Tuesday, June 29, 2010

The Case Against Cannabis Legalization

The Case Against Legalization:
           How Cannabis Taxation and Regulation Laws Further the Prohibitionists' Agenda
by Kimmarie Rojas

Introduction

Cannabis Activists are a-buzz with excitement at the prospect of California’s “Tax and Regulate” campaign, as well as other “legalization” attempts about the Nation. The arguments seem favorable, and the current recession is but another tool in the arsenal of reasons why legalization, taxation and regulation would be the right thing to do.

Yet, lest we forget that “taxation and regulation” of cannabis is the main reason for the original early 20th century federal prohibition of cannabis, be reminded of “The Marihuana Tax Act of 1937” placed into federal law requiring only a $1 tax, but with unachievable and public bureaucratic record-keeping and inappropriate punishments for not following the tax act to the letter, ranging from a $2000.00 fine to LIFE imprisonment. Will a Marihuana Tax Act of 2011 reverse this language and "legalization" ruse or add to it? Will another tax and regulate act remove the legal and political bricks which have built impenetrable walls around the production, harvesting, use, transfer, and possession of Marijuana. 
Although California is the thankful forerunner of medicalization, let us also not forget that it was California that made the first law restricting, regulating, and criminalizing cannabis. It was not drugs that California was against then, however. Remember, Cocaine and Heroin were still legal in 1913. Alcoholism and opiate addiction were rampant. It was racism that doomed Cannabis, not a scientific study or a social necessity. Cannabis was smoked by Mexicans; and although they were the indigenous population of the state, closed white puritans minds, believing they were greater than and more entitled in all ways, used their superior political and media powers to spread reefer madness.

Mike Meno wrote the article Colorado’s Governor Signs Medical Marijuana Regulations in the current MPP Blog.. It was a glowing review about this important bill, and how Colorado can set the pace for other state models. It sounded as if this was indeed, a "groundbreaking" event, however after reading the comments, many Colorado caretakers, patients, and smokers, emotionally wrote that this bill is a disaster for MMJ and dispensaries. Read for yourself, and note my comments to the MPP Blog:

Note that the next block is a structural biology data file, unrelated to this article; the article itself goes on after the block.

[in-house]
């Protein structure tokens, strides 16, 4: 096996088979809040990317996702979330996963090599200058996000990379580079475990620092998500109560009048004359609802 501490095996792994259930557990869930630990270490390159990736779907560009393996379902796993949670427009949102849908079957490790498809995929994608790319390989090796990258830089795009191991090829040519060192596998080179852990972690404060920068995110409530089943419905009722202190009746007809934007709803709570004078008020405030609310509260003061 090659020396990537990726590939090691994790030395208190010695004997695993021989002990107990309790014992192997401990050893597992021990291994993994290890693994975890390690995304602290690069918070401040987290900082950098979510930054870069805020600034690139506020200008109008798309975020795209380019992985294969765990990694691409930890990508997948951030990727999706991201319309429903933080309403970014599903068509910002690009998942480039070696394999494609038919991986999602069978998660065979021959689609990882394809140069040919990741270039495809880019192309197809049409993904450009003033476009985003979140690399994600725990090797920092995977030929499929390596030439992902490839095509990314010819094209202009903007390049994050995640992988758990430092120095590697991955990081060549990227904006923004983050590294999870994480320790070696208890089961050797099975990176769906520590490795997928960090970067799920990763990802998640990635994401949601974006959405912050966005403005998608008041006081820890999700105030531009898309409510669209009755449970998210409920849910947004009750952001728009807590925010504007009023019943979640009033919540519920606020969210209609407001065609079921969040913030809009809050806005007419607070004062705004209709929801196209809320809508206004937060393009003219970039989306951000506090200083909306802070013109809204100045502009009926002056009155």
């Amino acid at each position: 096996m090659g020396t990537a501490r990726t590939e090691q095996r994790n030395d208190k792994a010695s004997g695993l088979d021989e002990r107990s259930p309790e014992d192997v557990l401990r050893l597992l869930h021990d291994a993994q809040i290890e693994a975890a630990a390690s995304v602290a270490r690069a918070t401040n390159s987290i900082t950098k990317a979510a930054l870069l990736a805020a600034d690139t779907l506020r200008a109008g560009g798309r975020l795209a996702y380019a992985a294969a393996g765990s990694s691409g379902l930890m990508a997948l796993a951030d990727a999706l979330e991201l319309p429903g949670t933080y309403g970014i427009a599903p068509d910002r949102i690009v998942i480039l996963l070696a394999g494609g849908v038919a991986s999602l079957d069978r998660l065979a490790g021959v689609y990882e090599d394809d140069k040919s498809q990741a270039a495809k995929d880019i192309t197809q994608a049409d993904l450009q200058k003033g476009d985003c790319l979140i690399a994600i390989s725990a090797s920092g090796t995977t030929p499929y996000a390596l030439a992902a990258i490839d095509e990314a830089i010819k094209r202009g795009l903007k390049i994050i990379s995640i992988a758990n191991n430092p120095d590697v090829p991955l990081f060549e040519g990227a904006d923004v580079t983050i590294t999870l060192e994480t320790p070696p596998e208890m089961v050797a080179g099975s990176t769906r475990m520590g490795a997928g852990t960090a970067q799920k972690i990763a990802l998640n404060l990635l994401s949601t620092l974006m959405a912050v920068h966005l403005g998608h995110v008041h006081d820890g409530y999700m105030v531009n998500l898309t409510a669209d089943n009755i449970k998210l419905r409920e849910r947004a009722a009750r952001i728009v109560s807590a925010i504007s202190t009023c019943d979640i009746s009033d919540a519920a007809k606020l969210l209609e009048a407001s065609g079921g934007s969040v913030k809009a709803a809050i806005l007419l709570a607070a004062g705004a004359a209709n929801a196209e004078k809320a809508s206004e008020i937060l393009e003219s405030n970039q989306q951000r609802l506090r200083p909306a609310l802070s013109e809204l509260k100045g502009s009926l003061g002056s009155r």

The Power to Regulate is the Power to Destroy


Anytime a democratic people must convince the government to stop enforcing unjust laws through mechanisms such as "tax and regulate", that government has succeeded in extorting its citizens. We talk of MARIJUANA LEGALIZATION as a panacea, the end of a war, a freedom. Yet this freedom IS ALREADY OURS, simply because the “laws and regulations” that make possession or use of marijuana a punishable offence are indeed UNJUST laws. It is not “legalization” that will make cannabis free. Legalization implies the inherent right to tax and regulate, to govern the growth of a natural indigenous plant for which our bodies were designed to receive (see “cannabis receptors”), and to exact taxes from the sick, or from the fruits of the earth and human labor, that which was grown by ones own hands. Decriminalization, the repeal of those laws and loopholes in Federal Interstate Commerce laws, and all other administrators and administrations that knowingly or unknowingly created a police state. Just give back what you took one hundred years ago, and let us go on about life. Already, citizens hungry and overdue for medicalization are willing to pass initiatives that give up their right to grow their own cannabis, in return for a highly regulated cannabis medicalization plan. Giving up the right to grow a plant from a seed in one’s own soil with ones own hands is a slippery slope that gives away the very ability to survive. Imagine those sweet tomatoes in the garden being taxed. We may be willing to let the government extort money from us through taxation and legalization, but how many inherent human rights will we allow the Government to take before we realize we have a DUTY to make things right?

c 2010 MariesRun
The Green Association for Sustainability
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